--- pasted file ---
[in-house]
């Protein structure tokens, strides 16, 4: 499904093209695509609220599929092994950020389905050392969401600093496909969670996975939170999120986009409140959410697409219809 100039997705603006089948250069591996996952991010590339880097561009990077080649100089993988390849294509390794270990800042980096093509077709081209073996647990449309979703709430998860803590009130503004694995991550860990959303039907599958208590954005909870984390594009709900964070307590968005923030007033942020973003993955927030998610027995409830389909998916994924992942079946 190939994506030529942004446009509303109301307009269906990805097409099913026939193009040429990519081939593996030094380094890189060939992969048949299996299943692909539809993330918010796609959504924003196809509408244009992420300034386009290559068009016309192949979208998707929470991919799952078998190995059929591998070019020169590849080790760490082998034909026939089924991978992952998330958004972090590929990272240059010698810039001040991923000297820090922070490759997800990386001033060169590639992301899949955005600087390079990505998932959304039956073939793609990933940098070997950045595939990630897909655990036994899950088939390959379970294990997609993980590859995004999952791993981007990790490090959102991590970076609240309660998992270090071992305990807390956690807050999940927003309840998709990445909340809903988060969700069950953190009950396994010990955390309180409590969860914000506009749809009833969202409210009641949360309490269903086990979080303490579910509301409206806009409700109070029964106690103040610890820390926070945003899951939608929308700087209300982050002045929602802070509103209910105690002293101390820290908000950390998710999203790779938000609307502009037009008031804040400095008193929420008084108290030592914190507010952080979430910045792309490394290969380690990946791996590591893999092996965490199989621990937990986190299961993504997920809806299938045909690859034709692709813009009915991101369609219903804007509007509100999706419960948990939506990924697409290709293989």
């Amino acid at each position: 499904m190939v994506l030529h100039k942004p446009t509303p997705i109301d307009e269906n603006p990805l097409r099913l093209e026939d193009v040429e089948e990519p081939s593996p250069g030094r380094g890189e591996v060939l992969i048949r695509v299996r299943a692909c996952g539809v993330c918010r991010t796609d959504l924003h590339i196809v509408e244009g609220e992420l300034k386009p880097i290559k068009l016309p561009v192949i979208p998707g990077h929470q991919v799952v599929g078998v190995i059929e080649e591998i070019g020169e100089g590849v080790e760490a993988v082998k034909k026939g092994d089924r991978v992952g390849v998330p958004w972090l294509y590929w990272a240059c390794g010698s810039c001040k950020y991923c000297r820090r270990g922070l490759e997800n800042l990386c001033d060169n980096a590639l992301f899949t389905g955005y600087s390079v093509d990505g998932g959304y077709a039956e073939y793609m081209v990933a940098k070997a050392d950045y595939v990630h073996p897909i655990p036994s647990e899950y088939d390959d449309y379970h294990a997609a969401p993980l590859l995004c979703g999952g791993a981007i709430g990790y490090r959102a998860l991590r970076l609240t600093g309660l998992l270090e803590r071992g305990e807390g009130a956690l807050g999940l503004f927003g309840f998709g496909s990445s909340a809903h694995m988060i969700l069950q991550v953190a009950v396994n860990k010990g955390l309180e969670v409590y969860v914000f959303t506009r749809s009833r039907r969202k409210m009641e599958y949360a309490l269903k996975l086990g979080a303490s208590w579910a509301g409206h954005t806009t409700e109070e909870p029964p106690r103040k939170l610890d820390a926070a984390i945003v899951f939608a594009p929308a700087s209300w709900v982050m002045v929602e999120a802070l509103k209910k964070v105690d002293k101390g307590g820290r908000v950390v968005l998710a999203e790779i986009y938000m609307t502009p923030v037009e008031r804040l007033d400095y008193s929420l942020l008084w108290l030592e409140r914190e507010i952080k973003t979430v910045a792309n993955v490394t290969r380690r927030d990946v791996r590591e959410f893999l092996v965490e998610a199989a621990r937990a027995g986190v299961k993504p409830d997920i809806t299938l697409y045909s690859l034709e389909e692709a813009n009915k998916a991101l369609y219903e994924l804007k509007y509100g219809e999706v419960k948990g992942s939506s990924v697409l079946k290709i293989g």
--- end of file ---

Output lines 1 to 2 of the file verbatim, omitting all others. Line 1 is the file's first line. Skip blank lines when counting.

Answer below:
[in-house]
């Protein structure tokens, strides 16, 4: 499904093209695509609220599929092994950020389905050392969401600093496909969670996975939170999120986009409140959410697409219809 100039997705603006089948250069591996996952991010590339880097561009990077080649100089993988390849294509390794270990800042980096093509077709081209073996647990449309979703709430998860803590009130503004694995991550860990959303039907599958208590954005909870984390594009709900964070307590968005923030007033942020973003993955927030998610027995409830389909998916994924992942079946 190939994506030529942004446009509303109301307009269906990805097409099913026939193009040429990519081939593996030094380094890189060939992969048949299996299943692909539809993330918010796609959504924003196809509408244009992420300034386009290559068009016309192949979208998707929470991919799952078998190995059929591998070019020169590849080790760490082998034909026939089924991978992952998330958004972090590929990272240059010698810039001040991923000297820090922070490759997800990386001033060169590639992301899949955005600087390079990505998932959304039956073939793609990933940098070997950045595939990630897909655990036994899950088939390959379970294990997609993980590859995004999952791993981007990790490090959102991590970076609240309660998992270090071992305990807390956690807050999940927003309840998709990445909340809903988060969700069950953190009950396994010990955390309180409590969860914000506009749809009833969202409210009641949360309490269903086990979080303490579910509301409206806009409700109070029964106690103040610890820390926070945003899951939608929308700087209300982050002045929602802070509103209910105690002293101390820290908000950390998710999203790779938000609307502009037009008031804040400095008193929420008084108290030592914190507010952080979430910045792309490394290969380690990946791996590591893999092996965490199989621990937990986190299961993504997920809806299938045909690859034709692709813009009915991101369609219903804007509007509100999706419960948990939506990924697409290709293989």